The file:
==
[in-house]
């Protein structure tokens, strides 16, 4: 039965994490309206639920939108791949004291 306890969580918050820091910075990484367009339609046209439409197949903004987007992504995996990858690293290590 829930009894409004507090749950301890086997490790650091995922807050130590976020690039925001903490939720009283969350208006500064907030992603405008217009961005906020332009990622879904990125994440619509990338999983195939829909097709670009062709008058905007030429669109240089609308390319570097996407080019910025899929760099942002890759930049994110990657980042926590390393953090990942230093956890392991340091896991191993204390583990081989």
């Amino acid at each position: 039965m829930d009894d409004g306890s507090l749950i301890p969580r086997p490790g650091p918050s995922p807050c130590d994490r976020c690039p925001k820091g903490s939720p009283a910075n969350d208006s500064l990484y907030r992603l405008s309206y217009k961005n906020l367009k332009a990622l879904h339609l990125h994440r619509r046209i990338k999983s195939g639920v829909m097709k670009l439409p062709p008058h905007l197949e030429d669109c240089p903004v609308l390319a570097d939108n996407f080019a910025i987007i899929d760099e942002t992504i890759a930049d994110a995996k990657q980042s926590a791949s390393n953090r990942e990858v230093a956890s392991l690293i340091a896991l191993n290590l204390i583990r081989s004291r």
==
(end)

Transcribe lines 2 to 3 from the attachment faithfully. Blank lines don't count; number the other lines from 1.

């Protein structure tokens, strides 16, 4: 039965994490309206639920939108791949004291 306890969580918050820091910075990484367009339609046209439409197949903004987007992504995996990858690293290590 829930009894409004507090749950301890086997490790650091995922807050130590976020690039925001903490939720009283969350208006500064907030992603405008217009961005906020332009990622879904990125994440619509990338999983195939829909097709670009062709008058905007030429669109240089609308390319570097996407080019910025899929760099942002890759930049994110990657980042926590390393953090990942230093956890392991340091896991191993204390583990081989």
């Amino acid at each position: 039965m829930d009894d409004g306890s507090l749950i301890p969580r086997p490790g650091p918050s995922p807050c130590d994490r976020c690039p925001k820091g903490s939720p009283a910075n969350d208006s500064l990484y907030r992603l405008s309206y217009k961005n906020l367009k332009a990622l879904h339609l990125h994440r619509r046209i990338k999983s195939g639920v829909m097709k670009l439409p062709p008058h905007l197949e030429d669109c240089p903004v609308l390319a570097d939108n996407f080019a910025i987007i899929d760099e942002t992504i890759a930049d994110a995996k990657q980042s926590a791949s390393n953090r990942e990858v230093a956890s392991l690293i340091a896991l191993n290590l204390i583990r081989s004291r």